Four days amidst stunningly beautiful nature, more than 150 bands, no rules, no responsibilities, plenty of cold beer, plenty of whatever else you might be into.
What’s not to like about that?
Nothing, that’s what.
If you wanted to be the guy wandering around with one shoe, no shirt, and a mason jar of moonshine tied to your neck with a piece of twine, you could do that. It’s your day and nobody’s going to stop you.
That was the vibe last weekend on top of Mulberry Mountain, the new-ish site of the Wakarusa Music & Camping Festival…
This was my first jaunt down to the new site, and I must say, though I loved having the fest in Lawrence (I went home every morning to shower and sleep in the A/C), Mulberry Mountain is much better than Clinton Park.
Everything seemed a bit more accessible. From where we were camping I could walk to any of the stages in about five minutes. Nothing seemed too crowded. No real wait going through the gates. No crazy lines for beers or port-a-potties.
And, oh yeah, no night vision security cameras hiding in the trees busting people smoking pot, or state troopers flying around on ATVs or cops searching cars and RVs.
In fact, I’m not sure I saw a cop inside the festival grounds even once.
There was an Arkansas State Patrol Command Center set up just down the road and I’m sure there were some cops around, but there wasn’t a noticeable police presence anywhere else really.
And there didn’t need to be.
Everyone I ran into was fairly peaceful and respectful, save for the whacked out guy who trampled my tent at 4 in the morning on Saturday. But really, you can’t see very well after that much moonshine, so no worries.
My neighbors at the campsite were the coolest ever and I’ve been to a few festivals in my day.
They were from the Arkansas side of Memphis and had a crew of good guys and girls just trying to have a chill weekend, drink some beer and smoke some ribs. They invited anyone and everyone in the vicinity to come by and eat their food, including eggs and bacon for breakfast, sausages and pineapple for lunch, and like I said, late night ribs. One of them even apologized one morning when they ran out of eggs.
Like I said, nicest festival neighbors EVER.
There were nice, friendly people all over really. Friendly folks offering you a big ol’ glass of Arkansas wine. Like Adam Wiederkehr of the Wiederkehr Winery, who was more than happy to oblige a couple of thirsty travelers after the My Morning Jacket show Friday night with free samples and more. And honestly, all three or so of the wines I tried were very tasty.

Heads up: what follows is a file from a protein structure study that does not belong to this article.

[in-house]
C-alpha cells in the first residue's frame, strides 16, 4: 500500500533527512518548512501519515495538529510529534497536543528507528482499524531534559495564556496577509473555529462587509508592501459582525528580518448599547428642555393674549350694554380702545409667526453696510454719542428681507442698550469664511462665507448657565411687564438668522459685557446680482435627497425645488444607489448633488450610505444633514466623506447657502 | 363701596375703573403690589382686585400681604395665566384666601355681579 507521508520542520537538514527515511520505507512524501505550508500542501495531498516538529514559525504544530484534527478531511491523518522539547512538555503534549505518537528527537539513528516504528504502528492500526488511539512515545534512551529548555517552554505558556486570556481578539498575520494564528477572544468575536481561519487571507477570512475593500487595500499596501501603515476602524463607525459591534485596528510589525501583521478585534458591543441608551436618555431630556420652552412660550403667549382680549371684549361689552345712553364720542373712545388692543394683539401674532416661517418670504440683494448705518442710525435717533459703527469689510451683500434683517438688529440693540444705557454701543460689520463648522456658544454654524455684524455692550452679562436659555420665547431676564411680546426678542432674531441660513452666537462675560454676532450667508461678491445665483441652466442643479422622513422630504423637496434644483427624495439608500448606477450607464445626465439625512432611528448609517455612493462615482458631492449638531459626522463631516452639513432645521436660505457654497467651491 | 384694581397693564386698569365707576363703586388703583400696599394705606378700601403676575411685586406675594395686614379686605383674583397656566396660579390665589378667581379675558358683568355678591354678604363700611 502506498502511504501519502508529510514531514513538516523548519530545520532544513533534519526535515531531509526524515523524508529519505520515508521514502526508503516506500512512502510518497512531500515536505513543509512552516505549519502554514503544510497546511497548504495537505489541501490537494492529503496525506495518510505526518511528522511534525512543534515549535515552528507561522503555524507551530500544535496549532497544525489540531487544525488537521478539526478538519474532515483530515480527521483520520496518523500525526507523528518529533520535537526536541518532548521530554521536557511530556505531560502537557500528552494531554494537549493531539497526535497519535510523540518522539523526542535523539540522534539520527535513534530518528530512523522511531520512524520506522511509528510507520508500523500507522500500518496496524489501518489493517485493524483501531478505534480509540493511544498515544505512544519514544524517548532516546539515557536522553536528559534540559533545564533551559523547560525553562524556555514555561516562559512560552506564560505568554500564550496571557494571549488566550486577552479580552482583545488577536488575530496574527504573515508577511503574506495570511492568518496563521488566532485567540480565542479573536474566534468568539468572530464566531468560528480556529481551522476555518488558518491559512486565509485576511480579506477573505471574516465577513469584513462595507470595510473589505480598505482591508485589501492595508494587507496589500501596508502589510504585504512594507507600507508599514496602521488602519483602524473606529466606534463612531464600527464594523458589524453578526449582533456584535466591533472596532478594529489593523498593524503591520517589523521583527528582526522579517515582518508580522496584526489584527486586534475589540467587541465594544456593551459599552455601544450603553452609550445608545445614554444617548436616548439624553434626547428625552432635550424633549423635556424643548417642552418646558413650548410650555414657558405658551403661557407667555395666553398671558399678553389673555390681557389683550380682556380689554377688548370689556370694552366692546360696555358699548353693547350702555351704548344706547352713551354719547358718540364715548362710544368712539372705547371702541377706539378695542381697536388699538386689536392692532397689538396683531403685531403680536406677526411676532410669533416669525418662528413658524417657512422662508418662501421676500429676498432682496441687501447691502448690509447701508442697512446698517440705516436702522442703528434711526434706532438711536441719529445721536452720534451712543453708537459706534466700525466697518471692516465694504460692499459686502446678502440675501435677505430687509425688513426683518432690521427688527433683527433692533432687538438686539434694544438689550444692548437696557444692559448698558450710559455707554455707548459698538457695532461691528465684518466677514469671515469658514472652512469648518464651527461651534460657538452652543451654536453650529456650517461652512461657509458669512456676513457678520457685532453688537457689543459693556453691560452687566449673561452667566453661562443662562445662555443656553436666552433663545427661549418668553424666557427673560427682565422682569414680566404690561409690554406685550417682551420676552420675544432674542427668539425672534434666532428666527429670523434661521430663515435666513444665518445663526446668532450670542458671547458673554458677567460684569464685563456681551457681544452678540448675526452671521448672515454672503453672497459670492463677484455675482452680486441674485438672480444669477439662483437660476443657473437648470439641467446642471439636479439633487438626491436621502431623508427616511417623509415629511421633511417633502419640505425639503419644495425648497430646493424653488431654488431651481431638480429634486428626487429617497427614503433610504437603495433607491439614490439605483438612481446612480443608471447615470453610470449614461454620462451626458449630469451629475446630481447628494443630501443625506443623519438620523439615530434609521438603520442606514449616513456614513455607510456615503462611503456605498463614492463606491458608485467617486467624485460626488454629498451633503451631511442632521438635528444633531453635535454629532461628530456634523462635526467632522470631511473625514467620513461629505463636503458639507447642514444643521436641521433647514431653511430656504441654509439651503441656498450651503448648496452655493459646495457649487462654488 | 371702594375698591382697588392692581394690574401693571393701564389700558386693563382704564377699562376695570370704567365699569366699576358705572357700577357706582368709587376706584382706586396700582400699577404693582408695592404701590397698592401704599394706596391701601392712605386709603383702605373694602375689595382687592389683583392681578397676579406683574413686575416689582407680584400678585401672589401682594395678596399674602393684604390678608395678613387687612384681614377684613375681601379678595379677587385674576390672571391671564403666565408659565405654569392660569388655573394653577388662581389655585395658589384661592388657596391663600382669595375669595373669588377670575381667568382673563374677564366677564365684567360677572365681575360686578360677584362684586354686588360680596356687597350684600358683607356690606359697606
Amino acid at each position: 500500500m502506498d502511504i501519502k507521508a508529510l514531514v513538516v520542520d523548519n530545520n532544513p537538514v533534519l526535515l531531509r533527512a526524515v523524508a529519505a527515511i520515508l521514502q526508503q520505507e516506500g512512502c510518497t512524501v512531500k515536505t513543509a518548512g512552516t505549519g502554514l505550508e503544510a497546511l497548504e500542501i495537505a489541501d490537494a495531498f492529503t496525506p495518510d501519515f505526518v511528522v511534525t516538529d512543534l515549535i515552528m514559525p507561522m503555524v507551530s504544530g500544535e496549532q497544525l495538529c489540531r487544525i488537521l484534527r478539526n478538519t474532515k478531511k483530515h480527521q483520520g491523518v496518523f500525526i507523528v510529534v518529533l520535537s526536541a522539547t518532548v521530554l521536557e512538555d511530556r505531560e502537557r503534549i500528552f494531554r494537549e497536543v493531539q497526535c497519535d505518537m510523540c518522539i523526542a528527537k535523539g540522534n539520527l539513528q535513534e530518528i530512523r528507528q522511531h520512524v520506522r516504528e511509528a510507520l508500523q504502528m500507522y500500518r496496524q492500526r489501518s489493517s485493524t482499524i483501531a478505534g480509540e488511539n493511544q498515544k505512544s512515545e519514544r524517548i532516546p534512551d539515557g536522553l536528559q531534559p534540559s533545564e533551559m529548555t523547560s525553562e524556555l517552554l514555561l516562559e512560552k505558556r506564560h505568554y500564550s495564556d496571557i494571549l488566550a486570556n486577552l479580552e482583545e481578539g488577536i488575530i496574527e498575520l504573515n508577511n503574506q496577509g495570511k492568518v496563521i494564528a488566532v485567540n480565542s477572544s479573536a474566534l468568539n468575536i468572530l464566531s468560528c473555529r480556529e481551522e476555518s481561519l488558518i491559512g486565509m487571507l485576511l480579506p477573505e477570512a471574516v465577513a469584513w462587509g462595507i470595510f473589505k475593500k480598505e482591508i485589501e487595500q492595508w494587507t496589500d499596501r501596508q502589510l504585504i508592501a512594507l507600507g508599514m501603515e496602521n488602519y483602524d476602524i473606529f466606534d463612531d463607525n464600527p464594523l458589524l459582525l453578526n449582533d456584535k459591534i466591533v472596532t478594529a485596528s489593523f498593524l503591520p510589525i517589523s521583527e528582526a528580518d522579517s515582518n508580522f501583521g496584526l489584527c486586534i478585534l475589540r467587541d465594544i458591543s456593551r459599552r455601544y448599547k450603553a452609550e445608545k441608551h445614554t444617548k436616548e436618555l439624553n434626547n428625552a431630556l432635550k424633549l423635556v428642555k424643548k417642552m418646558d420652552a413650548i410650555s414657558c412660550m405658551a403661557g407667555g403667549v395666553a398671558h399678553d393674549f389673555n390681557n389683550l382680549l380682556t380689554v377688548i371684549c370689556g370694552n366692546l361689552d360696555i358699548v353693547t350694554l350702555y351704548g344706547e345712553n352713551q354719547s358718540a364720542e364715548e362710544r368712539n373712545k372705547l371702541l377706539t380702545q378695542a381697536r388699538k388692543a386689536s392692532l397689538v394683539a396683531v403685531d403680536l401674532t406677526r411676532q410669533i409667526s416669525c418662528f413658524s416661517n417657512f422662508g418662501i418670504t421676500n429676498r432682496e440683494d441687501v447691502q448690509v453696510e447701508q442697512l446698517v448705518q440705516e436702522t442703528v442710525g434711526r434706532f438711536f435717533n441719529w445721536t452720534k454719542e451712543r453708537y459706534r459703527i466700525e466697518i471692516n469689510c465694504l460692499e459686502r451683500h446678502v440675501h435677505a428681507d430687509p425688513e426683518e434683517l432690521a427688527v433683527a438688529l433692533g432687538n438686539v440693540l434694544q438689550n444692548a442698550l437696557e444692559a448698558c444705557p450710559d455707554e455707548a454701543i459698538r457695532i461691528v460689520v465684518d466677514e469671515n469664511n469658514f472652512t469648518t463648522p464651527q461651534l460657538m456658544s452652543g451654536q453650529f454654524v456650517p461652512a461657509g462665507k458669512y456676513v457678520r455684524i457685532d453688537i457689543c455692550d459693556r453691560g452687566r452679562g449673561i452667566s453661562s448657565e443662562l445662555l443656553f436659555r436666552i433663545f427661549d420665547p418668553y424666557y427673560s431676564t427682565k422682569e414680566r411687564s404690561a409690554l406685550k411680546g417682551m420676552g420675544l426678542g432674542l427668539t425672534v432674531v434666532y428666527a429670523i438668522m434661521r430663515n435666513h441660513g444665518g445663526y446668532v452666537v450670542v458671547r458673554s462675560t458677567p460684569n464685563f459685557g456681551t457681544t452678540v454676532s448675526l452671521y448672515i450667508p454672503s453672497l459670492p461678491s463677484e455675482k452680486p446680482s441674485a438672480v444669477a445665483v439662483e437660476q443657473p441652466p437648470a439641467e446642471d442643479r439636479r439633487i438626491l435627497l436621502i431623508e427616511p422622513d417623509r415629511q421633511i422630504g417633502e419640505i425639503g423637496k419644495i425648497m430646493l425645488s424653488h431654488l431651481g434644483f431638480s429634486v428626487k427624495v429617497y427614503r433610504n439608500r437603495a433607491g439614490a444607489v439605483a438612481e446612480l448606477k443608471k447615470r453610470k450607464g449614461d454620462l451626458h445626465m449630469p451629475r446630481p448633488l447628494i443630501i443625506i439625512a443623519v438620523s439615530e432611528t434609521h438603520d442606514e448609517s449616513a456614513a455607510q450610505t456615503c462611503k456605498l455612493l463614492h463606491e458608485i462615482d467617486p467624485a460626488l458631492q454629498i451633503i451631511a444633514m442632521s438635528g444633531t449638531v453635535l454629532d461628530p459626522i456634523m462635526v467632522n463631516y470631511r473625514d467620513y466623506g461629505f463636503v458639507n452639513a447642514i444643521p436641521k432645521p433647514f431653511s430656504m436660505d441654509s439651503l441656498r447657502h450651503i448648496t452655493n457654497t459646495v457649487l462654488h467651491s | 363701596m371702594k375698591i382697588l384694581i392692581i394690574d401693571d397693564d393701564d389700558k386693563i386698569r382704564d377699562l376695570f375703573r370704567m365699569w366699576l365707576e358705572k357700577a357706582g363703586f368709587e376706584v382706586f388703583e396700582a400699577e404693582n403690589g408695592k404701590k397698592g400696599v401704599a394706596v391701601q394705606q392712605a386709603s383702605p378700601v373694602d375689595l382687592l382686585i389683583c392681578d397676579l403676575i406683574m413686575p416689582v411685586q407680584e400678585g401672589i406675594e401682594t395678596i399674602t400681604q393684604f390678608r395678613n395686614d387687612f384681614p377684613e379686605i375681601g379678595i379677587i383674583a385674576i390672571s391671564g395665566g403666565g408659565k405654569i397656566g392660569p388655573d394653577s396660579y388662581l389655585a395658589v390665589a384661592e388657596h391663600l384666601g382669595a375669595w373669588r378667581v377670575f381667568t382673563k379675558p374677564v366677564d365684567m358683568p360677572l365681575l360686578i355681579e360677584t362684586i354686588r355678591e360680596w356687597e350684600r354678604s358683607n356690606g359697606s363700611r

Besides the big acts playing over the weekend, there were a bunch of new ones that I’m going to be keeping an eye on. First and foremost is a band from Vermont called Chamberlin. Yes, that is spelled correctly. They sound a bit like Delta Spirit, crossed with Arcade Fire crossed with a band from back in the day called Dayroom. I saw them at the Backwoods Stage with about 100 other people and they killed it even though few were brave enough to venture out of the shade at 3 in the afternoon. Check out their song, "Is It Me."
Oh, and they’ll be at the Bottleneck August 23rd with Carbon Leaf, so mark your calendars now.
All in all, I was happy as hell with the Arkansas version of my hometown music festival.
And I think the 10,000 or so other attendees were too from what I could tell. I’ll certainly plan on making the trip again. Maybe even before Waka 2012. There’s a bluegrass festival happening at the same site later this fall featuring Yonder Mountain String Band, Bela Fleck, and a ton of other bluegrass, newgrass, and spewgrass acts.
It’s going down on October 13-16th when the weather will be perfect and cool. So none of the bands will have to worry about duplicating what happened to Mumford & Sons’ lead singer. (Read my Mumford review if you haven’t already).
Let’s just say he left part of himself on stage that hot Saturday afternoon.